Since the issue seems to be about publishing in the open immediately vs. waiting 6 months, asking for a waiver of all moral rights seems like using a cannon to swat a fly.

  • by hubie (108345) on Tuesday April 01, 2014 @12:53PM (#46631465)
    Kevin, I’m posting this as a comment here to provide clarity for all, given the interest this has generated. I’ve also written to you to suggest a conversation. I am sorry that we didn’t talk with you before we started requesting waivers from authors at Duke University, that would have been better all round. You raise two concerns: about our requesting that authors provide formal waivers of Duke University open access policy; and the ‘moral rights’ statement in our license to publish. I’ll start with the second. We take seriously our responsibility for the integrity of the scientific record. The “moral rights” language included in the license to publish is there to ensure that the journal and its publisher are free to publish formal corrections or retractions of articles where the integrity of the scientific record may be compromised by the disagreement of authors. This is not our preferred approach to dealing with corrections and retractions, and we work with authors and institutions to seek consensus first. We always attribute articles to authors, we have clear contribution policies. See: http://www.nature.com/nature/j... [nature.com] and http://www.nature.com/authors/... [nature.com] We believe researchers should be credited for their work, and as a founding member of ORCID, we have implemented ORCID integration on nature.com to foster disambiguated accreditation. We are requesting waivers from Duke University authors, because of the wide grant of rights as per your open access policy. If we do not request a waiver, Duke University has the rights not only to archive in Dukespace, but to publish and distribute the final version of a subscription article freely to the world at large, in any medium, immediately on publication. We started requesting waivers recently, following an enquiry from a Duke University author. NPG is supportive of open access. We have no problem with you archiving accepted manuscripts in DukeSpace, for public access six months after publication. We encourage self-archiving, and have done so since we implemented our policy in 2005: http://www.nature.com/authors/... [nature.com] This is in addition to open access publication options available on many journals we publish. We are happy to try to answer further questions, and would welcome a discussion with you. We have worked constructively with PubMed Central and institutional repositories for many years, and do not want our intentions and commitment to academic integrity and open access to be misunderstood. Grace Baynes Head of Communications, Nature Publishing Group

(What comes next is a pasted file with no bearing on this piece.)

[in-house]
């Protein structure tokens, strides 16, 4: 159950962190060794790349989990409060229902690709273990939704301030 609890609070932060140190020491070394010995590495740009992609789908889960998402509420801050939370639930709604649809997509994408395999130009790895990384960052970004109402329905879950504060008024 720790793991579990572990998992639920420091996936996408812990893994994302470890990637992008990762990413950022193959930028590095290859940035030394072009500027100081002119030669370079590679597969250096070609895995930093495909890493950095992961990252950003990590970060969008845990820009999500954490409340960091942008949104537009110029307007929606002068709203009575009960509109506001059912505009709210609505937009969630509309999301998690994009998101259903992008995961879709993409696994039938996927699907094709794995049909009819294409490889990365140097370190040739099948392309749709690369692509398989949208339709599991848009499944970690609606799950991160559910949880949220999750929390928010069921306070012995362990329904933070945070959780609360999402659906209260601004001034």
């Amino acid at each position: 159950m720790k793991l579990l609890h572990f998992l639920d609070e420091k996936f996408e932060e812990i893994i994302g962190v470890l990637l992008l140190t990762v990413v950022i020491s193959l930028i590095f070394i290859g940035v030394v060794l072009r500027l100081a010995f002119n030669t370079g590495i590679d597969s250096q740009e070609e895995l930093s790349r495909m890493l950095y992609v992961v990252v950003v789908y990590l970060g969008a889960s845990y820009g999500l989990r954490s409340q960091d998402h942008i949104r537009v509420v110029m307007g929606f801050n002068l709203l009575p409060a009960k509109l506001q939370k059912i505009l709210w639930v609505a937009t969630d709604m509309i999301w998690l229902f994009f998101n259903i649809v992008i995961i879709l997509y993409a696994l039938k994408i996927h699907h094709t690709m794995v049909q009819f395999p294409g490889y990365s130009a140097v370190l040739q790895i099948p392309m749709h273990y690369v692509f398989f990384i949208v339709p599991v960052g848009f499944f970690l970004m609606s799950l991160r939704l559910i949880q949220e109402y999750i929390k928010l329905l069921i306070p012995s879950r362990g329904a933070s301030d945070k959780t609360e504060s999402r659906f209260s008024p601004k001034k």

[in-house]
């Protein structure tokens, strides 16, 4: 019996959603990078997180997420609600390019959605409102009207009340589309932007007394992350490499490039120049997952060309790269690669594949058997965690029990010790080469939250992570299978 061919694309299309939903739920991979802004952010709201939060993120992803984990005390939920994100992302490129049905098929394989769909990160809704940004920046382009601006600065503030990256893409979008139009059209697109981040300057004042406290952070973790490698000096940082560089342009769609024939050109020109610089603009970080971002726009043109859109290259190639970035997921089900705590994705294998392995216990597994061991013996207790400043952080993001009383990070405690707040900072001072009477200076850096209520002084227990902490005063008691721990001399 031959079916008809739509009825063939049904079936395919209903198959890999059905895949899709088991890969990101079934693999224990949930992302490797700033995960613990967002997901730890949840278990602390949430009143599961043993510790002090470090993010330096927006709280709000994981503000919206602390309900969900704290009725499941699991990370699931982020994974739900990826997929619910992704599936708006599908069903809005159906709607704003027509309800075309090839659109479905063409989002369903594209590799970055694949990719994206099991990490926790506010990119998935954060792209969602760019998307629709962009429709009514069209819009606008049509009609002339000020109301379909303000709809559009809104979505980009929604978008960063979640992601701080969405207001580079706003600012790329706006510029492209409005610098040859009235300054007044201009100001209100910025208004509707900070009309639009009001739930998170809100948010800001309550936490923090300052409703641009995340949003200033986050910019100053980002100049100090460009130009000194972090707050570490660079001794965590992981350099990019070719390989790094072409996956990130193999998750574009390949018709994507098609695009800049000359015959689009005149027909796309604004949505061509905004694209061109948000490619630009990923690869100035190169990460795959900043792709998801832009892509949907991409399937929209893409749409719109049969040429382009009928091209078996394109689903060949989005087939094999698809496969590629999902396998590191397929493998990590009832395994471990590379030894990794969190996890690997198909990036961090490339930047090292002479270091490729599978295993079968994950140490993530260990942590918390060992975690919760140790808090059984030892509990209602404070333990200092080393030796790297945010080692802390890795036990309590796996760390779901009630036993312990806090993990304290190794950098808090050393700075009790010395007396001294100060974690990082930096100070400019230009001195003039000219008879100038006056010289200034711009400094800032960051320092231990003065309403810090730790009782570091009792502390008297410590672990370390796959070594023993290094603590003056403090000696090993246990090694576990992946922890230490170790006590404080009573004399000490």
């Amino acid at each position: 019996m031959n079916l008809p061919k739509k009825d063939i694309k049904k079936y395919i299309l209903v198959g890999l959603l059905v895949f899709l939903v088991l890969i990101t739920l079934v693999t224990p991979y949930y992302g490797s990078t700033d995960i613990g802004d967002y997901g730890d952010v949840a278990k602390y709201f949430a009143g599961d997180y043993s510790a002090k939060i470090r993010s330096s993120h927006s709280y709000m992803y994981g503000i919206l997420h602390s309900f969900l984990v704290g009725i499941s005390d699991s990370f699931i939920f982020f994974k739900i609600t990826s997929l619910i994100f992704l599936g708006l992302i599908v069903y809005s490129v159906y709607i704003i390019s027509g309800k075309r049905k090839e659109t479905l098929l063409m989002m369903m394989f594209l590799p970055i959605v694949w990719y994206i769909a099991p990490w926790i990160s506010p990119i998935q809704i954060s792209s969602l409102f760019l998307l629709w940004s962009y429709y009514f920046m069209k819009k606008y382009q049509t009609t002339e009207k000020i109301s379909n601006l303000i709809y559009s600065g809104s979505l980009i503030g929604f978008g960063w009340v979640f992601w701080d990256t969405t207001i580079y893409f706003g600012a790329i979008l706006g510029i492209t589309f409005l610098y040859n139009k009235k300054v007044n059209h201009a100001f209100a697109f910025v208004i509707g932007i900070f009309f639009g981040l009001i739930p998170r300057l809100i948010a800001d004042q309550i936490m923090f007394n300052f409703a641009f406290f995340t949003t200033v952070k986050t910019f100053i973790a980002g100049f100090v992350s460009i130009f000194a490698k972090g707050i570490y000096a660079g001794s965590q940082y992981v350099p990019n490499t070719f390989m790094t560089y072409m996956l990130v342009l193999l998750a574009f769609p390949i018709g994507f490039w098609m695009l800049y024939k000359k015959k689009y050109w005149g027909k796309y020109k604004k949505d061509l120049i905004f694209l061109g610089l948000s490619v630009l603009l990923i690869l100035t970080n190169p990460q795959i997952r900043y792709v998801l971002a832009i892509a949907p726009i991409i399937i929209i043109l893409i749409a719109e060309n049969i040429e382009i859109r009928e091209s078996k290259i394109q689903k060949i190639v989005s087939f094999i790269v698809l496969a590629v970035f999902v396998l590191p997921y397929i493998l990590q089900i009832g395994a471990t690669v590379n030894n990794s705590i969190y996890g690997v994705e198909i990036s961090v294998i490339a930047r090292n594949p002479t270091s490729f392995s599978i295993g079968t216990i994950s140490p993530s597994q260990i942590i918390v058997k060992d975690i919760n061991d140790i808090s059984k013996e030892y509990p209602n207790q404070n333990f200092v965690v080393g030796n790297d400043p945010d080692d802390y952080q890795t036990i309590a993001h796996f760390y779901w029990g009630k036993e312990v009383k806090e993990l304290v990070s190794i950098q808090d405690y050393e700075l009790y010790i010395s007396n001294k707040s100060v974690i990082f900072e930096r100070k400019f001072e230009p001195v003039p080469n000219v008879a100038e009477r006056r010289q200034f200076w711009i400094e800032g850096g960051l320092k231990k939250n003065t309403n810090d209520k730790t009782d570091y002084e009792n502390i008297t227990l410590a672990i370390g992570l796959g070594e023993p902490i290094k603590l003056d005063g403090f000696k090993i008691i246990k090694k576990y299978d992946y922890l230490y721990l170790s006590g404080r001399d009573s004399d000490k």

• by Immerman (2627577) on Tuesday April 01, 2014 @12:58PM (#46631497)

    Actually moral rights [wikipedia.org] are concerned with primarily three things, the first two of which are *very* relevant to academia, and the last of which is particularly important politically:
    Attribution - no stripping of the author's credit, and
    Integrity - no rewriting the article and leaving the original authors name on it
    Anonymity - the right to publish a work anonymously or pseudonymously